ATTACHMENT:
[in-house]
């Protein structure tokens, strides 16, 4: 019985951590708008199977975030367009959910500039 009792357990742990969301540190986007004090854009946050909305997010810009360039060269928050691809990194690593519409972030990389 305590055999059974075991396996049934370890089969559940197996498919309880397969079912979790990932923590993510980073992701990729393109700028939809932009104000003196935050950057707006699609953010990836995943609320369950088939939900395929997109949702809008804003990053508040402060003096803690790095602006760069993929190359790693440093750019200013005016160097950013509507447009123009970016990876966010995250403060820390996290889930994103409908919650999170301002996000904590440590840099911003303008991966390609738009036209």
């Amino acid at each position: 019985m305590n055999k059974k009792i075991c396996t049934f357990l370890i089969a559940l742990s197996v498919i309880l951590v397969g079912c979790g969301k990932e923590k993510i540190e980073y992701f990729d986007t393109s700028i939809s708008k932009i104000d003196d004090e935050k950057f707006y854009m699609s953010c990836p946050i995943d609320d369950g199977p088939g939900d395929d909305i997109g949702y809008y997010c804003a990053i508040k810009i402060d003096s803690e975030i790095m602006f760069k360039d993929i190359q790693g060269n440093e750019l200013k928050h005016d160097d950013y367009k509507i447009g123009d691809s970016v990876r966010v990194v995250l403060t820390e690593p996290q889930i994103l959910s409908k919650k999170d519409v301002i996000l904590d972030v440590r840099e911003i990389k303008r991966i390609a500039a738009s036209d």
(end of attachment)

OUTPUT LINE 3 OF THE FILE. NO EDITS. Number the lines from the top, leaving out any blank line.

């Amino acid at each position: 019985m305590n055999k059974k009792i075991c396996t049934f357990l370890i089969a559940l742990s197996v498919i309880l951590v397969g079912c979790g969301k990932e923590k993510i540190e980073y992701f990729d986007t393109s700028i939809s708008k932009i104000d003196d004090e935050k950057f707006y854009m699609s953010c990836p946050i995943d609320d369950g199977p088939g939900d395929d909305i997109g949702y809008y997010c804003a990053i508040k810009i402060d003096s803690e975030i790095m602006f760069k360039d993929i190359q790693g060269n440093e750019l200013k928050h005016d160097d950013y367009k509507i447009g123009d691809s970016v990876r966010v990194v995250l403060t820390e690593p996290q889930i994103l959910s409908k919650k999170d519409v301002i996000l904590d972030v440590r840099e911003i990389k303008r991966i390609a500039a738009s036209d």